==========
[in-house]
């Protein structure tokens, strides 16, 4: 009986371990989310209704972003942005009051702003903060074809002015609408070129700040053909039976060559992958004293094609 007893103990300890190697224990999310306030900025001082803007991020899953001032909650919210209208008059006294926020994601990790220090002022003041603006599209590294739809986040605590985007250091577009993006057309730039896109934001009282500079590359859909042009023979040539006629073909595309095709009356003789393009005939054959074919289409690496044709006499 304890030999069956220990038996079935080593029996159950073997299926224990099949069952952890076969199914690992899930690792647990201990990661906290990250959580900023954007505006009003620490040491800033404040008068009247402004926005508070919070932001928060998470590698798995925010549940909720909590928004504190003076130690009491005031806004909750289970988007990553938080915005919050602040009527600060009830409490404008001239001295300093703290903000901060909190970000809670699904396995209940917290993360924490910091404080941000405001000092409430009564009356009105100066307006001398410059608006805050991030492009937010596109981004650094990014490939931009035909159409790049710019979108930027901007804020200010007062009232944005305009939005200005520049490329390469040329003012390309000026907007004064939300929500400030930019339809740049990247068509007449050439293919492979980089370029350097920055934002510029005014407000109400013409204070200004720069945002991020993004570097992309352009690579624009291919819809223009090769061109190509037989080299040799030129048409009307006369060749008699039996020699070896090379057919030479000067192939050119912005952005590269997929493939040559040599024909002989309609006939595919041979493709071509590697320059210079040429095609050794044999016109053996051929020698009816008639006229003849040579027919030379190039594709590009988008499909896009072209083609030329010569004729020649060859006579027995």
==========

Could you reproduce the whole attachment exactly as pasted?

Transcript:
[in-house]
């Protein structure tokens, strides 16, 4: 009986371990989310209704972003942005009051702003903060074809002015609408070129700040053909039976060559992958004293094609 007893103990300890190697224990999310306030900025001082803007991020899953001032909650919210209208008059006294926020994601990790220090002022003041603006599209590294739809986040605590985007250091577009993006057309730039896109934001009282500079590359859909042009023979040539006629073909595309095709009356003789393009005939054959074919289409690496044709006499 304890030999069956220990038996079935080593029996159950073997299926224990099949069952952890076969199914690992899930690792647990201990990661906290990250959580900023954007505006009003620490040491800033404040008068009247402004926005508070919070932001928060998470590698798995925010549940909720909590928004504190003076130690009491005031806004909750289970988007990553938080915005919050602040009527600060009830409490404008001239001295300093703290903000901060909190970000809670699904396995209940917290993360924490910091404080941000405001000092409430009564009356009105100066307006001398410059608006805050991030492009937010596109981004650094990014490939931009035909159409790049710019979108930027901007804020200010007062009232944005305009939005200005520049490329390469040329003012390309000026907007004064939300929500400030930019339809740049990247068509007449050439293919492979980089370029350097920055934002510029005014407000109400013409204070200004720069945002991020993004570097992309352009690579624009291919819809223009090769061109190509037989080299040799030129048409009307006369060749008699039996020699070896090379057919030479000067192939050119912005952005590269997929493939040559040599024909002989309609006939595919041979493709071509590697320059210079040429095609050794044999016109053996051929020698009816008639006229003849040579027919030379190039594709590009988008499909896009072209083609030329010569004729020649060859006579027995």